Hackers and phishers want your money and your personal information. With online fraud always on the rise, now comes a new twist—extended car warranty phishing scams. How can you spot them?
According to a press release by Goodmail Systems, first you’ll get an email telling you that your vehicle’s warranty is almost expired and that if you act immediately, you can get extra protection. Acting immediately means offering up your personal information.
It doesn’t end there either. Along with the car warranty scam, some people are receiving emails offering unheard of discounts for new cars if they provide personal information including credit card and social security numbers, and dates of birth.
These emails may seem like they’re coming from a dealership or an automaker when in fact, they’re just scams from hackers who want your personal information.
People who are providing personal information on these “too good to be true offers,” soon find credit card and other online fraud problems as well as identity theft.
If it Sounds Too Good to be True….
That old saying “if it sounds too good to be true, it probably is” does apply here. To protect yourself, follow these tips:
- Know Your Car’s Warranty – Everyone should know if they have any remaining warranty on their car and keep in mind there can be more than one type of warranty such as a powertrain, emissions, and corrosion warranty. Read your warranty booklet that came with your car and know your actual mileage.
- Beware of Emails – No auto manufacturer sends out emails when original car warranties are about to expire. They do, however, often have automated phone call setups that offer a return number if you are interested in obtaining information about a car extended warranty. Dealerships rarely, if ever, send out emails regarding extended warranties and if they do, they don’t ask for personal information.
- Call a Dealer – If you do receive an email that threatens your car’s warranty is about to expire, call any authorized dealership and give them the vehicle identification number (VIN) and mileage on your car and ask them to check. You can also visit or call the dealership where you purchased the car and ask them if they sent you an email.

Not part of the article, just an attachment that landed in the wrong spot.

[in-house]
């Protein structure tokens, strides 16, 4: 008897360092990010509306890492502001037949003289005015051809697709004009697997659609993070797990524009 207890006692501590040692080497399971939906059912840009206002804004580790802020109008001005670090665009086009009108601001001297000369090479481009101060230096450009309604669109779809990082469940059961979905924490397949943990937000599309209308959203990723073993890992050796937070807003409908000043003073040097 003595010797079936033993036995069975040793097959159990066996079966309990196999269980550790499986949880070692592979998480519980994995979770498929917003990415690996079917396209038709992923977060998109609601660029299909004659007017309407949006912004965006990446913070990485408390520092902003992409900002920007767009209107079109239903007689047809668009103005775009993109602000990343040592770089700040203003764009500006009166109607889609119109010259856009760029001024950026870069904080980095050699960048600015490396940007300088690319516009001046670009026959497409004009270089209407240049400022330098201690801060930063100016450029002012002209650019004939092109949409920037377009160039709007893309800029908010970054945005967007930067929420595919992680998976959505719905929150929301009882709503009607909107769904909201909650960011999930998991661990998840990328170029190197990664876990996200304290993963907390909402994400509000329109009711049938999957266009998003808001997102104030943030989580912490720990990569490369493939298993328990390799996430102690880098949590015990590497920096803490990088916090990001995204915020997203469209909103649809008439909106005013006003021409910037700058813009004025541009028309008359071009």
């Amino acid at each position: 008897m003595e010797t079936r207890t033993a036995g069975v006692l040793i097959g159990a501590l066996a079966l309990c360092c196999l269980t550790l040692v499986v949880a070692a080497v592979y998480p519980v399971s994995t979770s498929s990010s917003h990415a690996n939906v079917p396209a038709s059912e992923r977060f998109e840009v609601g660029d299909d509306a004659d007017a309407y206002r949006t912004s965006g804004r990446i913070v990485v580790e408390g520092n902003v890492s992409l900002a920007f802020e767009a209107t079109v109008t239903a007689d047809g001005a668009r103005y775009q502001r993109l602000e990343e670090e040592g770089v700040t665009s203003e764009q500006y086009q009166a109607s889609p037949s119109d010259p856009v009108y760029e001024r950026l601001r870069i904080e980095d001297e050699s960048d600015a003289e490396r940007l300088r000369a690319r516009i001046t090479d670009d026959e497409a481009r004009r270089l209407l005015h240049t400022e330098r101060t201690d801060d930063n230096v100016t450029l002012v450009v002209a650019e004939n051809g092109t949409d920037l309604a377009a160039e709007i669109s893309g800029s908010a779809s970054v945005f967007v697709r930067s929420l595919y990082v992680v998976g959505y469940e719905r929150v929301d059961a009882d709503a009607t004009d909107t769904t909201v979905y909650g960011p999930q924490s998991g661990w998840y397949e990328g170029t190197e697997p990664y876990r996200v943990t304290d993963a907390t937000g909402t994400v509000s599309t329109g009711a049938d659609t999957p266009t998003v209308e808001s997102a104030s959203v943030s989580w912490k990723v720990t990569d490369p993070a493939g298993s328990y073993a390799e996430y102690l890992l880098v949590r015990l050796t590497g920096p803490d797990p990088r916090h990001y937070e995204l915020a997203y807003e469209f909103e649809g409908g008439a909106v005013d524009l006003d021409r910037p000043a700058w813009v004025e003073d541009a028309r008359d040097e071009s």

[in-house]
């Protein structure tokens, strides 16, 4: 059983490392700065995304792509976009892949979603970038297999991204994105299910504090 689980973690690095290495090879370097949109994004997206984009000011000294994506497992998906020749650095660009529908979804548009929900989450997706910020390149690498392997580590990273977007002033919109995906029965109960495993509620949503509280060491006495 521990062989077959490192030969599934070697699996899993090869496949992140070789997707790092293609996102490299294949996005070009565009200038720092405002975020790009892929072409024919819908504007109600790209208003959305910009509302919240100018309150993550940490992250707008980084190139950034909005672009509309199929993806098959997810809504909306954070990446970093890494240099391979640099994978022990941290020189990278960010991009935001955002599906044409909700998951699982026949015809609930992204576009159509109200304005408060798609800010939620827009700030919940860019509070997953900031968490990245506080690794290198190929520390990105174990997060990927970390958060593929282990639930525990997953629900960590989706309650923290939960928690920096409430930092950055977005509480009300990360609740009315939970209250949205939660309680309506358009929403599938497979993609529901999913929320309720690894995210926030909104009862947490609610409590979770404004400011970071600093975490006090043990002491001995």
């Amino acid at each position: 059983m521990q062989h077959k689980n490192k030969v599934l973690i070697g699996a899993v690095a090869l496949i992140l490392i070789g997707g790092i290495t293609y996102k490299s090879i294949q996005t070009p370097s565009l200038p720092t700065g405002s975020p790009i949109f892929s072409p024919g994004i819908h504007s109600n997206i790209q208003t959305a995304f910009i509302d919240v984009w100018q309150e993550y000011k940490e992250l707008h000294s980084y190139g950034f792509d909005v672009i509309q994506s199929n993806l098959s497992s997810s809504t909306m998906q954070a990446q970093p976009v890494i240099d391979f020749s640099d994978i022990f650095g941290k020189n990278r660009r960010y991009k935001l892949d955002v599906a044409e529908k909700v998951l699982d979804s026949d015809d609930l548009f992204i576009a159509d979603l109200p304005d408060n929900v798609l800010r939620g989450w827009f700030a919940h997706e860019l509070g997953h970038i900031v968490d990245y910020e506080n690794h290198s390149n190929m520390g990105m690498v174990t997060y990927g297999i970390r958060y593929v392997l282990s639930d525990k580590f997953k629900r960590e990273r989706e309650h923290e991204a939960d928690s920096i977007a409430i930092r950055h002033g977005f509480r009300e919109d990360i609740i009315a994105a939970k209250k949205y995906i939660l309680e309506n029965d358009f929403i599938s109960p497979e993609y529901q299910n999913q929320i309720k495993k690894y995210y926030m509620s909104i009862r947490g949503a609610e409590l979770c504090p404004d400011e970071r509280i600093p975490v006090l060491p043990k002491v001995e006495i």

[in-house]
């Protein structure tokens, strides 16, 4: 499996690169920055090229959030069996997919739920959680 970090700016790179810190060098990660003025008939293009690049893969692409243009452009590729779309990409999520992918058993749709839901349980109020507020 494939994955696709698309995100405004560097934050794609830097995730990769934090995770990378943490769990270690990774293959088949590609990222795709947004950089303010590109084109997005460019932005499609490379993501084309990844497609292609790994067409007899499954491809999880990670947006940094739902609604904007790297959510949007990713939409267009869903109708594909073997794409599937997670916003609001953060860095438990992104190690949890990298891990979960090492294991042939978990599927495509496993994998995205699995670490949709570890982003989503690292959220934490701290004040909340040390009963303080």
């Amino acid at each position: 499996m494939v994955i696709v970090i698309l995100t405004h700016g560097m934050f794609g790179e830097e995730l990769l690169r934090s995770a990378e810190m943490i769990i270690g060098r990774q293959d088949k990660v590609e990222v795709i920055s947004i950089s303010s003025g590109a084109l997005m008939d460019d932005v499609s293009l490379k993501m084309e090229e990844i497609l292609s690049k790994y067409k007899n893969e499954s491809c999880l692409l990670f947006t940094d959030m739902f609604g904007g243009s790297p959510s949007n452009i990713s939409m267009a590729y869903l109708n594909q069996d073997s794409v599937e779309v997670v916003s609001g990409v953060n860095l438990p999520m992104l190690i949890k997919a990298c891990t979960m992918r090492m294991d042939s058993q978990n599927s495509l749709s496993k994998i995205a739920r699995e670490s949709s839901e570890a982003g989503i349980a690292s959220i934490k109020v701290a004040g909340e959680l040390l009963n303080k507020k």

- Buying an Extended Warranty – Even if you receive one of these emails, the best place to buy an extended warranty for your vehicle is at a dealership or a reputable aftermarket extended warranty company.
Car Warranty Phishing
While hackers prey on just about everyone online, this extended car warranty phishing scam is also dangerous if people click on the links contained within these emails. Goodmail Systems also warns that those links, once opened, allow hackers to get into your computer in an attempt to obtain personal information, so steer clear of links.
Keep in mind that some of these car warranty scams aren’t coming from emails either. Whocallsme is warning people that if you receive calls from a 240 area code and are offered an extended warranty, it’s also a scam to obtain personal information.
Like most online scams, this one can be tackled if you utilize some common sense and don’t provide personal info just because you’re asked. Avoid these extended car warranty phishing scams by knowing your car’s warranty and if you are close to running out of your manufacturer’s warranty and want extra protection, call a reputable place that sells car warranties.
Goodmail Systems Press Release on Redorbit (6/15/10) https://www.redorbit.com/news/technology/1699036/consumer_alert_beware_of_email_scams_tied_to_car_warranties/index.html
- Computer and Screen / Wikimedia Commons
- E-Mail / Wikimedia Commons